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  41. Substance and Kind: Reflections on New Theory of Reference.Steven Boër - 1985 - In B. K. Matilal & J. L. Shaw (eds.), Analytical Philosophy in Comparative Perspective. D. Reidel. pp. 103-50.
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  42. After Substance: How Aristotle’s Question Still Bears on the Philosophy of Chemistry.Paul A. Bogaard - 2006 - Philosophy of Science 73 (5):853-863.
    This article will explore whether there are arguments for Aristotle's concept mixis which can aid our current discussions within the philosophy of chemistry. We remain troubled by the way and extent to which chemical substance in bulk can be identified with or reduced to the stability and structure of molecules, and whether these in turn can be identified with or reduced to elemental atoms and the quantum theoretical characterization of their electrons. Aristotle was as determined as we are to think (...)
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  43. Science and the Science of Substance in Aristotle's Metaphysics Z.Robert Bolton - 1995 - Pacific Philosophical Quarterly 76:419-469.
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  44. A Reading of Chapters Vii-Ix of Aristotle's "Metaphysics," Book Z.William Bennett Boon - 1991 - Dissertation, The University of Texas at Austin
    My dissertation is an interpretation of the text denoted in the title. The central doctrines of the text at issue are that the form is the source of motion in coming to be; and that the form does not come to be, but the composite entity does. The dissertation is an effort to develop an understanding of these doctrines as anticipatory of the doctrine that form, and hence substance, is actuality. This involves an extended discussion of art or craft and (...)
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  45. Les théories de la morphogenèse et le dilemme de la substance.Alain Boutot - 1998 - Revue de Métaphysique et de Morale 2:189-204.
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  46. Some Problems of Substance Among the Cartesians.Harry M. Bracken - 1964 - American Philosophical Quarterly 1 (2):129 - 137.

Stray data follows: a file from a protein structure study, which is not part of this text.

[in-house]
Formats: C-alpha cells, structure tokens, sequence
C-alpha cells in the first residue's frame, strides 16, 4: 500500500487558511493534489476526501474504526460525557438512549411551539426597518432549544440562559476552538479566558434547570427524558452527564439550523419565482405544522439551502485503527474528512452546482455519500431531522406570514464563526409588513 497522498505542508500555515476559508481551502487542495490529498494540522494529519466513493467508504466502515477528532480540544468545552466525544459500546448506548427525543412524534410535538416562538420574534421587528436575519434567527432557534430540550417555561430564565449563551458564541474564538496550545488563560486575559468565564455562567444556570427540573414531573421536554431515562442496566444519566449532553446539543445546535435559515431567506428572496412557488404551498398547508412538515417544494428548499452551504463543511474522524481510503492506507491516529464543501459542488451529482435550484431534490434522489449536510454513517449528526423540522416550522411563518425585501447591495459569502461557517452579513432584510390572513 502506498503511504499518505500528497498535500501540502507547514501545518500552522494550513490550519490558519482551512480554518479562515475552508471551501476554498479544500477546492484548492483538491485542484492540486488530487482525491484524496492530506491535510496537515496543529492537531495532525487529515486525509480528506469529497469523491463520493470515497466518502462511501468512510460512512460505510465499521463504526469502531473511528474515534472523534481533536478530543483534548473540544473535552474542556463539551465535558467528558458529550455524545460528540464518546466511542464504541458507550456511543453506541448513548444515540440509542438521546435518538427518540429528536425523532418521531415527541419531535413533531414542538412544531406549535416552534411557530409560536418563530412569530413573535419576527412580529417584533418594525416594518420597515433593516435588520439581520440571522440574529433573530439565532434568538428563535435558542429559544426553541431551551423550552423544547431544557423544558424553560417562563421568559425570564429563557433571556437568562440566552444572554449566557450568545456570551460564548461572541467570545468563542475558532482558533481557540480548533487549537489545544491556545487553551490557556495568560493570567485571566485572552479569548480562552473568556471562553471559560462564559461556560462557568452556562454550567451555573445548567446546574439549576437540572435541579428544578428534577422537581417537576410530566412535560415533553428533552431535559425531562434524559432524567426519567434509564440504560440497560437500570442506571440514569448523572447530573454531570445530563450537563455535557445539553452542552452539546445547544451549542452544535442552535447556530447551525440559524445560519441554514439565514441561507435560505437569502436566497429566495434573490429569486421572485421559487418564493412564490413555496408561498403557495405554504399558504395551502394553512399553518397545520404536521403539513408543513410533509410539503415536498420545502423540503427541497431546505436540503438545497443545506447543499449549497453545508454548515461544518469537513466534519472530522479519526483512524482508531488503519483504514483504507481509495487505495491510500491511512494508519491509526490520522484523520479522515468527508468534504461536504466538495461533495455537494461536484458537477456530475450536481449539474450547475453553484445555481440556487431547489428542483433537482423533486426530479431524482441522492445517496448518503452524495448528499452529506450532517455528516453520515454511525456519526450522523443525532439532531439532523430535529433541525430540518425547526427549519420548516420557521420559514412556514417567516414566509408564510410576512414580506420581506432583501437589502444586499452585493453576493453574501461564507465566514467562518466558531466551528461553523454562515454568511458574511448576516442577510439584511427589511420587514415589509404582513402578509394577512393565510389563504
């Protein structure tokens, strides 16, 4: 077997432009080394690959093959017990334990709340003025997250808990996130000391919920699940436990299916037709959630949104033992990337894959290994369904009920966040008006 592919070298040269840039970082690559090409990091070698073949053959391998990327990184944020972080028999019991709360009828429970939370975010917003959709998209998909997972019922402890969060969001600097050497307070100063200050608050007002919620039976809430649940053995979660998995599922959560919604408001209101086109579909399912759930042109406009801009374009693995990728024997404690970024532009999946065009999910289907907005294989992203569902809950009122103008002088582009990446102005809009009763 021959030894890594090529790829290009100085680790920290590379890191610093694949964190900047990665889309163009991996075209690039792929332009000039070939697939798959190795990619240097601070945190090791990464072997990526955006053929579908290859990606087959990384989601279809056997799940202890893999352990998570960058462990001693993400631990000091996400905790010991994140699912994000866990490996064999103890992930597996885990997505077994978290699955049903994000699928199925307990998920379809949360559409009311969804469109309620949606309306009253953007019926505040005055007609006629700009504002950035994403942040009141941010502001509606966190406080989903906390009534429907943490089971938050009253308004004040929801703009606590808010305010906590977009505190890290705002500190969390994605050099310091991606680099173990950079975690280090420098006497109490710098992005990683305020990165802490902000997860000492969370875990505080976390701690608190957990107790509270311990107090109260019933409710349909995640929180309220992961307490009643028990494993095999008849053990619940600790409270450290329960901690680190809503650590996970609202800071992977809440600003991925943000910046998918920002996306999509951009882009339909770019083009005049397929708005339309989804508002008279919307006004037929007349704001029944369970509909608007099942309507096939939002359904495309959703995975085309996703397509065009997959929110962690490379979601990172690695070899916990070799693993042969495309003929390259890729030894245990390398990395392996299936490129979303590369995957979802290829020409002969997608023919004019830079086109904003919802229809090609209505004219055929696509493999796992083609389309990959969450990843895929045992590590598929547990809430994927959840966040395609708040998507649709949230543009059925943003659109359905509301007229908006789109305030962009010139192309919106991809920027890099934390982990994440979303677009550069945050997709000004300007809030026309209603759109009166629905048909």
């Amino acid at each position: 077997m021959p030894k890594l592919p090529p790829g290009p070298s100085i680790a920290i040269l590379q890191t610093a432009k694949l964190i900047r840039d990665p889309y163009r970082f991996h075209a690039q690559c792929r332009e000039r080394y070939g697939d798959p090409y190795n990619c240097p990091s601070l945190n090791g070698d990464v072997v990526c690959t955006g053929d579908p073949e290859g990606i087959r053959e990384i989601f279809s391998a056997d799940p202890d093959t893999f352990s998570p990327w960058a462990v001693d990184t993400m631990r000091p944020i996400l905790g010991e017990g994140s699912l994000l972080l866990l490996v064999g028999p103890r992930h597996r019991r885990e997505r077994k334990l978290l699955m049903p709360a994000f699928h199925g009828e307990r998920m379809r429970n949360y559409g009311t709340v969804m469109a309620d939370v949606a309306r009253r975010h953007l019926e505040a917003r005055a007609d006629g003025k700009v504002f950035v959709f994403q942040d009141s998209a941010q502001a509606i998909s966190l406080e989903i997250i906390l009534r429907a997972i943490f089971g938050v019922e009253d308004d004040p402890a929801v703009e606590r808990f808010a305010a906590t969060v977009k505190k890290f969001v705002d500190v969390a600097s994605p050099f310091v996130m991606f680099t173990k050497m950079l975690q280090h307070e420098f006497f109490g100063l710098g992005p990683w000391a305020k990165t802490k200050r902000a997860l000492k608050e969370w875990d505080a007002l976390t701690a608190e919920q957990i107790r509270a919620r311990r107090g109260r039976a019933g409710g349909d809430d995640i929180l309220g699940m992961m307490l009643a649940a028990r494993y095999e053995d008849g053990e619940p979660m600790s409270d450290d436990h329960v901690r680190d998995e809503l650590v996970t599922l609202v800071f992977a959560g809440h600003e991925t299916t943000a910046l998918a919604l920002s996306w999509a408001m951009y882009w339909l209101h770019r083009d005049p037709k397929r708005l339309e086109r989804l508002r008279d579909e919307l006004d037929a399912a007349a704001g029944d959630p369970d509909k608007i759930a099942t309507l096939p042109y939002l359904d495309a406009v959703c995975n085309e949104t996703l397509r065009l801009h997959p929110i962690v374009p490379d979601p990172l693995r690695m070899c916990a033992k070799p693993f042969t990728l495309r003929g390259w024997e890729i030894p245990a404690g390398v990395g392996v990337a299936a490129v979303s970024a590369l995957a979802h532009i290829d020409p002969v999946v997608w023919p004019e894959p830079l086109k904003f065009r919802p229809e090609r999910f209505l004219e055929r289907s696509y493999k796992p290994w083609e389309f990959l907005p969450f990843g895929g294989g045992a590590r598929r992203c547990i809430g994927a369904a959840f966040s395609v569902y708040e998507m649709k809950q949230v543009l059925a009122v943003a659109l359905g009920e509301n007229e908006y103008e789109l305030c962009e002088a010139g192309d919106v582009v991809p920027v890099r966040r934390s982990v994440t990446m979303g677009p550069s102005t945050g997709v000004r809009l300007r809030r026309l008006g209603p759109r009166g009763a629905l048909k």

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  47. Substance Within Substance.Sheilah O'Flynn Brennan - 1977 - Process Studies 7 (1):14-26.
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  48. Della sostanza.Franz Brentano - 1993 - Axiomathes 4 (1):9-23.
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  49. Von der Substanz.Franz Brentano - 1993 - Axiomathes 4 (1):25-40.
    Ein unveröffentlichter Text (Nachlaß-Paginierung: 30604 – 30620) Herausgegeben und eingeleitet von Wilhelm Baumgartner -/- Wahrscheinlich Palermo, März 1900; zur Datierung vgl. die inhaltliche Übereinstimmung mit dem Brief an A. Marty vom 28.3.1900 im Anhang. -/- Emilie grüsst. -/- Emilie Brentano. Der Briefwechsel Brentano-Marty wird z.Z. bei der Franz Brentano Forschung an der Universität Würzburg von W. Baumgartner für eine kritische Edition bearbeitet.
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  50. Substance.Justin Broackes - 2006 - Proceedings of the Aristotelian Society (Paperback) 106 (1):131-166.
    The categorial concepts of substance (thing) and substance (stuff) are described, and the conceptual relationships between things and their constitutive stuff delineated. The relationship between substance concepts, expressed by other count-nouns, and natural kind concepts is examined. Artefacts and their parts are argued to be substances, whereas parts of organisms are not. The confusions of seventeenth- and eighteenth-century philosophers who invoked the concept of substance are adumbrated.